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JUNE 2020

Two-Thirds of US Deck-Based Fighters Are Faulty


Sixty two percent of deck-based fighters of the US Navy are not capable to take off.

Two-Thirds of US Deck-Based Fighters Are Faulty

The Super Hornet multirole fighter aircraft (Photo: boeing.com)

Some 62 percent of deck-based fighters of the US Navy, in particular the F/A-18 Hornets and the Super Hornets, are not capable to take off, the Defense News information website reported. According to the website, 35 percent of them do not have enough spare parts, while 27 percent of the fighter jets are currently undergoing maintenance. In total, 53 percent of all types of aircraft of the US Navy, including combat and transport planes and helicopters, cannot be used.

The reason of poor state of the US Naval Aviation is a lack of funds for repairs.

According to US Navy leaders, “even if the budget top line is increased, the immediate need is for maintenance money, not new ship construction.

Currently, the Pentagon is preparing an underlying rationale for a reconsideration of the US military budget and funding of defense programs for the 2017 fiscal year, which will start in the US on October 1, as well as for subsequent years up to 2023.



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  • Josh Stern

    That $1 Trillion PER YEAR DOD budget just doesn’t go as far as it used to…
    Might be time to cut back on funding/arming al Qaeda & ISIS.

    • Gary Sellars

      Better yet, slash US Attack spending (its not “Defense”) and let the bloody-handed monster wither on the vine.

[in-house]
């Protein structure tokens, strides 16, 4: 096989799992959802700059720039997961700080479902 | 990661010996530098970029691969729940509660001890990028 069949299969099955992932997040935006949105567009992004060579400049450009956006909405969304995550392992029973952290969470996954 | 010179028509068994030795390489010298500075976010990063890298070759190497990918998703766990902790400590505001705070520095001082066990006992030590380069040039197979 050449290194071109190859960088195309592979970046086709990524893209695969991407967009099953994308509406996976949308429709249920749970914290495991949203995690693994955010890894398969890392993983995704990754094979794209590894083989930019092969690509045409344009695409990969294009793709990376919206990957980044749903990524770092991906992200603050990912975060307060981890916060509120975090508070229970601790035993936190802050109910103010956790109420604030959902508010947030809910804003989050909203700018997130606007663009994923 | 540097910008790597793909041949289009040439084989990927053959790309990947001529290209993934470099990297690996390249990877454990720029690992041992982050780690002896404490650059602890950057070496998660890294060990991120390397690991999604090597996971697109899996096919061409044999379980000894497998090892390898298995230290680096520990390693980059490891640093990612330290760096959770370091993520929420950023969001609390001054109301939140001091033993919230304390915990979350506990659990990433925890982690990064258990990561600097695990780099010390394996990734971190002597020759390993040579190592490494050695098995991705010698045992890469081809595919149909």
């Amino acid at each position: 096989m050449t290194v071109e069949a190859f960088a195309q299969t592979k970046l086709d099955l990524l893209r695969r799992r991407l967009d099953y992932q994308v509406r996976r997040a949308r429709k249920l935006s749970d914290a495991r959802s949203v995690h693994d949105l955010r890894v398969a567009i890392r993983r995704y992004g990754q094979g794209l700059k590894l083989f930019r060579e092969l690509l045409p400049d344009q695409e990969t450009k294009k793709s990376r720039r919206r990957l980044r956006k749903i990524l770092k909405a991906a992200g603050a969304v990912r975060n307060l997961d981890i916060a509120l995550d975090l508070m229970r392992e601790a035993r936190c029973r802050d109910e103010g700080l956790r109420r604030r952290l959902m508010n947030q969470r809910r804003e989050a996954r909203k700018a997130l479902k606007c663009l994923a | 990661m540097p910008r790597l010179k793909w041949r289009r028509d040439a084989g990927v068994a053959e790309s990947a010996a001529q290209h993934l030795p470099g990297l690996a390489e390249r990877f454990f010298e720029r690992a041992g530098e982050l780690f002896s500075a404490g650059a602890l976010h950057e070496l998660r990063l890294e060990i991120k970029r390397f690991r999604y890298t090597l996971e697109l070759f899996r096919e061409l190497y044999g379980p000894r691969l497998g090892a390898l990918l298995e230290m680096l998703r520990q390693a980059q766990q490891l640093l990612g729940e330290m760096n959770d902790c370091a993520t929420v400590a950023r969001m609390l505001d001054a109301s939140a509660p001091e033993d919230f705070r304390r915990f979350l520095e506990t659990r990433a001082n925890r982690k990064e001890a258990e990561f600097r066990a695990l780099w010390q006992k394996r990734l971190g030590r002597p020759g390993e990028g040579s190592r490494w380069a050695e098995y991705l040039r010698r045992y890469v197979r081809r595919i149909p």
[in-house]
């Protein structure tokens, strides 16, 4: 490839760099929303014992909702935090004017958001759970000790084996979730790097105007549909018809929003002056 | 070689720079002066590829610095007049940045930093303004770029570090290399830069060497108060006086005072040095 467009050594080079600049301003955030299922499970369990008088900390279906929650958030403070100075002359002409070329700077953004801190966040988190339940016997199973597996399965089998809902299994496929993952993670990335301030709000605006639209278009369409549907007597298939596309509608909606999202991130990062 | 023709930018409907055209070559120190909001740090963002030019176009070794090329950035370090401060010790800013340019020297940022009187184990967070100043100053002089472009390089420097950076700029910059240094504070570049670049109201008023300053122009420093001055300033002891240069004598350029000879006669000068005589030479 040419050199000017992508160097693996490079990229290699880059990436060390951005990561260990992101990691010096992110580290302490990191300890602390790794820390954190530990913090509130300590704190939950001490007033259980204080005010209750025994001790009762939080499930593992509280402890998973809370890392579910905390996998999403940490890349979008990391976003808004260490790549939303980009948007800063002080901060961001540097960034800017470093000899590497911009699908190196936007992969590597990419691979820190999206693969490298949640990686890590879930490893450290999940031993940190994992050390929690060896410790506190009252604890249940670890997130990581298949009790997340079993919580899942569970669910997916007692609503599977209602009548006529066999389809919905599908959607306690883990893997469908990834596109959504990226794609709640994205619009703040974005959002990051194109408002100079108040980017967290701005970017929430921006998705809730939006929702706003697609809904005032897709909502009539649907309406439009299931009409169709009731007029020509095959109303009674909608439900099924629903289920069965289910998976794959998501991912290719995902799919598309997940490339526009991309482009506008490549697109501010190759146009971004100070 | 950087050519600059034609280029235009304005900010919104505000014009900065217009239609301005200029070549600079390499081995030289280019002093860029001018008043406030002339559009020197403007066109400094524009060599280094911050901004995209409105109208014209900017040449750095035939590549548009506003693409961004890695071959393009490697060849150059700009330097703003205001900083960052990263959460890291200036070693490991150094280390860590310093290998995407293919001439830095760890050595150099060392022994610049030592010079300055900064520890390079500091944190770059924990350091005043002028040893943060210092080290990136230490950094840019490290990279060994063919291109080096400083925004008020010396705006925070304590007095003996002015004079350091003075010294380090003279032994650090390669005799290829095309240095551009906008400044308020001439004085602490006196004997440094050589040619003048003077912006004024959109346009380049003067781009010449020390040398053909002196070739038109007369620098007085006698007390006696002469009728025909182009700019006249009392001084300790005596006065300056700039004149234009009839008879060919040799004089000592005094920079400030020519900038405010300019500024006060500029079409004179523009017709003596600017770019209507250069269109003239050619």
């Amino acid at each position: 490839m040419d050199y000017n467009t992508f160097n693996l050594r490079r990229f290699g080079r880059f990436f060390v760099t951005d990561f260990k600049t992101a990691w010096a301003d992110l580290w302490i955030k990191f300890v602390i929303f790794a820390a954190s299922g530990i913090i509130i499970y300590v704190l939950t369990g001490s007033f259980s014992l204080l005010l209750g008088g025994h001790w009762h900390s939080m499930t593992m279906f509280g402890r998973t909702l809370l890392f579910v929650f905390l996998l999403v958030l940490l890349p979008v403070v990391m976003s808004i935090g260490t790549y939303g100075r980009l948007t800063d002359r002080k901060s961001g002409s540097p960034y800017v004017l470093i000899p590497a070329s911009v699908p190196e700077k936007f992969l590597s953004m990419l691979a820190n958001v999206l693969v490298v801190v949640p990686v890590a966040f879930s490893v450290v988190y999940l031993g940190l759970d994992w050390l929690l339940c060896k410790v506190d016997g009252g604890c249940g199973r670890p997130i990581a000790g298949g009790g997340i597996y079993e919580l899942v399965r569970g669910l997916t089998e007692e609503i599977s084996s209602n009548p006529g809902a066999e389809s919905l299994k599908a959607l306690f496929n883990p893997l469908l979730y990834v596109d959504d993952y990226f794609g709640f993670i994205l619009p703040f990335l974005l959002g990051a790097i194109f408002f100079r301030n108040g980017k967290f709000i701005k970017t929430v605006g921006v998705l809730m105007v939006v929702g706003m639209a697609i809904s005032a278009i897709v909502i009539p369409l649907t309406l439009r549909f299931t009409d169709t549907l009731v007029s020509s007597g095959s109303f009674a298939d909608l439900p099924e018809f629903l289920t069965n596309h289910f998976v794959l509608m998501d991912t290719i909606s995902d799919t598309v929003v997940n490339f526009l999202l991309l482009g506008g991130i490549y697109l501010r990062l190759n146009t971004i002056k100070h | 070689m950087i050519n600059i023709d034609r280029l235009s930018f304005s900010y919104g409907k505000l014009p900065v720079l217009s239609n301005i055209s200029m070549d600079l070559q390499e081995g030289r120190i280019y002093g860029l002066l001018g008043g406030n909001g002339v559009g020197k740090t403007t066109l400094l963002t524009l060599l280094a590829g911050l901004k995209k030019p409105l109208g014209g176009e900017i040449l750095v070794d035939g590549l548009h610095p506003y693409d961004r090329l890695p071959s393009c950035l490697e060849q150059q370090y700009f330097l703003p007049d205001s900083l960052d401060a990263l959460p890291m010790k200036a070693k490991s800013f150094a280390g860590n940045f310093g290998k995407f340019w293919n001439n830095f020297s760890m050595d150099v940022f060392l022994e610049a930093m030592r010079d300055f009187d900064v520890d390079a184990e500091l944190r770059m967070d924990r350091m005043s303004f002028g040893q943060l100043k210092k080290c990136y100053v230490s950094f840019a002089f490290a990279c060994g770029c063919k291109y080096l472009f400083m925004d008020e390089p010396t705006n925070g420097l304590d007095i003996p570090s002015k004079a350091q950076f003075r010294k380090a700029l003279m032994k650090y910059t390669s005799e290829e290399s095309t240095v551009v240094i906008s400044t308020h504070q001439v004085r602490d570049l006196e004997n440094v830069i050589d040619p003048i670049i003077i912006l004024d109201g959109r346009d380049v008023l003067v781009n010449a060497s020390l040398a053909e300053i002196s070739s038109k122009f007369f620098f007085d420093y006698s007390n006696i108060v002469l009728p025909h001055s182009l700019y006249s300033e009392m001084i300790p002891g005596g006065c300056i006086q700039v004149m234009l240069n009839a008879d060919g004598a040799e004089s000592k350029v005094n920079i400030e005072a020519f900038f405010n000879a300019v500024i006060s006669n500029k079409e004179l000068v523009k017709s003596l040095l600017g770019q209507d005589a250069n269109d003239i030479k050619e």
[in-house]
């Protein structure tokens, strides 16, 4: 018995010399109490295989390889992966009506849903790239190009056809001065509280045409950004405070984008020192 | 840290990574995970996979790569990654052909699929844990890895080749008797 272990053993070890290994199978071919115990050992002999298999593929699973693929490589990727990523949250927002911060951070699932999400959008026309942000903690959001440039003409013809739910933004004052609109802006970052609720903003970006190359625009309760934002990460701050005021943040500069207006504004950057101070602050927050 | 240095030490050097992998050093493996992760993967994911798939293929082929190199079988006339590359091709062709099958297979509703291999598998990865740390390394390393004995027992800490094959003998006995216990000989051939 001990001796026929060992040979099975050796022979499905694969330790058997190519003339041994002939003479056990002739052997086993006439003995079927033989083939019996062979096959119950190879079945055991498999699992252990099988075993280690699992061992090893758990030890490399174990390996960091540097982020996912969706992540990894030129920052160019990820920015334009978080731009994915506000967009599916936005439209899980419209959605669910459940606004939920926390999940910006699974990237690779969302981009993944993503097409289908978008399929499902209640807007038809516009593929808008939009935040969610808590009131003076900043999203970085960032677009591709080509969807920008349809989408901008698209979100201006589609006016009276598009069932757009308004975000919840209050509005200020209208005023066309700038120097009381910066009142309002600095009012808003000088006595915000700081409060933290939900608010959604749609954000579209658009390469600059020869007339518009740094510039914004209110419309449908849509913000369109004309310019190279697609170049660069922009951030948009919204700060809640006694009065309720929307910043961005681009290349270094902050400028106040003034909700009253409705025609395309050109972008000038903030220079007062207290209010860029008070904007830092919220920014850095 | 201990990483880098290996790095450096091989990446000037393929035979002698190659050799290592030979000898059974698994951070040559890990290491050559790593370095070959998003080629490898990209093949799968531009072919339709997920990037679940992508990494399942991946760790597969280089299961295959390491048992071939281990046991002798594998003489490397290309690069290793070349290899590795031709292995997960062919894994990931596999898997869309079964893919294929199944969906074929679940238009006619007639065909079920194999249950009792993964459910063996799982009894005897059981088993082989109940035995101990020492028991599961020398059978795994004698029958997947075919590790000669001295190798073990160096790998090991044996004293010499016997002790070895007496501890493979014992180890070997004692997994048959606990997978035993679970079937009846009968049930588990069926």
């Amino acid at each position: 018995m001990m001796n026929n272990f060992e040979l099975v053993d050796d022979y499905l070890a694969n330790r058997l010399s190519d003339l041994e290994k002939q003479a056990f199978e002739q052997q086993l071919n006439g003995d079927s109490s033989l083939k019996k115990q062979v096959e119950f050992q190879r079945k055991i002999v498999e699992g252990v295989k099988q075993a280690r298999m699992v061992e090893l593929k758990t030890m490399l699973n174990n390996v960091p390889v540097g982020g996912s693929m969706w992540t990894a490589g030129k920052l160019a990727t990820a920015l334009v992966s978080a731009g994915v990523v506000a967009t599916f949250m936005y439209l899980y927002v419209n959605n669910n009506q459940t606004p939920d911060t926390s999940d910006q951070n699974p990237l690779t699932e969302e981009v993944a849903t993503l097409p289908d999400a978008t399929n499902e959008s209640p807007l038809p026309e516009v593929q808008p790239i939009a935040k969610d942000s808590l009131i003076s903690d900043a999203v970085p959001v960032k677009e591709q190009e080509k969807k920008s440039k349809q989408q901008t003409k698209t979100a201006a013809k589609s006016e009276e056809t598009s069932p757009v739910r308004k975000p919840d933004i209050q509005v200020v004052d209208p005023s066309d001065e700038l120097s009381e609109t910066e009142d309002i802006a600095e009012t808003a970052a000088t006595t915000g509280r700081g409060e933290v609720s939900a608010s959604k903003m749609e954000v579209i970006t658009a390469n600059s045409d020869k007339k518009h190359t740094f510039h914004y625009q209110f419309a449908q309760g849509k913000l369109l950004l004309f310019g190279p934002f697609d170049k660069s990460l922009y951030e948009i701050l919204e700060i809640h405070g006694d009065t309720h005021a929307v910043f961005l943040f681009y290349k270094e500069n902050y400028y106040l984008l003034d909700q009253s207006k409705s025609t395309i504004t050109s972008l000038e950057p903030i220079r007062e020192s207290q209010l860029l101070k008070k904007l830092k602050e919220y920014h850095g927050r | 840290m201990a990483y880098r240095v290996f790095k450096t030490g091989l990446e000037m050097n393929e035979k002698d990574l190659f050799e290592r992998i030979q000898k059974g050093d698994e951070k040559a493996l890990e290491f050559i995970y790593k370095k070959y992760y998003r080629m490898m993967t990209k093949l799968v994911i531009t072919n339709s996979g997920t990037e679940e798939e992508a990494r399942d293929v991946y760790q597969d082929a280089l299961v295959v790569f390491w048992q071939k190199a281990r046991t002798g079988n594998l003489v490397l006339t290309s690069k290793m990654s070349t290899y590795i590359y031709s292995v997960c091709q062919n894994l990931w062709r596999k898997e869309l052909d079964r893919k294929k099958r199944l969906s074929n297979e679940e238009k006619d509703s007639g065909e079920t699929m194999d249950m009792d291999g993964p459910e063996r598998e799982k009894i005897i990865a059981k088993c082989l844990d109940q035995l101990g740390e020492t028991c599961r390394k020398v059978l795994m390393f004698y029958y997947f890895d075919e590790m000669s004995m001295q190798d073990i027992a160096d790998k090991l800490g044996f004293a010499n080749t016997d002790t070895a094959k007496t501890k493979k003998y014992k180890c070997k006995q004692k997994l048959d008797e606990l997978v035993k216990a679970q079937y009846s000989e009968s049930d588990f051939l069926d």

• Daniel Castro

        Trump has a problem, US economy became overly dependent on imperialism, it came to a point that stopping the wars will bankrupt USA, and continuing the wars will bankrupt USA, that’s why Hitlery wanted WW3, it’s the only way out of bankruptcy where the globalist elite wouldn’t be held accountable.

  • PZIVJ1943

    Most US carriers are in home port. It must be time for navy R&R, along with maintenance of aircraft. Their orders are to be non aggressive I hope. It will save a lot of money with less hours on operations

  • Paulo Romero

    Hang on!!! This is largely untrue. It’s probably misinformation by the US Navy itself. The Hornets have been the mainstay of US naval strike capability for the last 20 years after retirement of other aircraft types.Often the naval air capability reaches combat areas first because it’s carrier mobility.It is a major component of all US military strategy. Readiness of such a crucial arm is the Pentagon’s top priority. The Navy is overstating the poor condition of it’s frontline aircraft to get more funding and probably push through the F35 or get more Hornets.

  • Hunter1324

    Not trying to do goal shifting here. But I assume Russia’s Su-33 are probably not in a much better condition after all how manyh were send on the Kuznetsov 8 or 10? Are the rest on land bases and are they still operational?

    • Arthur Smith

      Russian design ideology demands most of equipment must be sturdy and easy to maintain, while spare parts are cheap. Everything is like an AK.
      Kuznetsov isn’t a western-type carrier, but a missile cruiser with carrier capability. It just hasn’t space for much more.

      • Hunter1324

        While they may had been made to sturdy they might not be expected to operate for as much ammount of time.

        Case in point the MiG-29 was constucted in such a way that it’s expected service life would be around 2,500 hours, which is around half as much ammount of flight time that the F-16’s and F-15’s were supposed to endure.

        Of course you can always overhaul the vehicle after sometime but there’s a limit to what you would be able to archieve.

        • Arthur Smith

          Hey, are the syrians still running their ancient 24s or not?)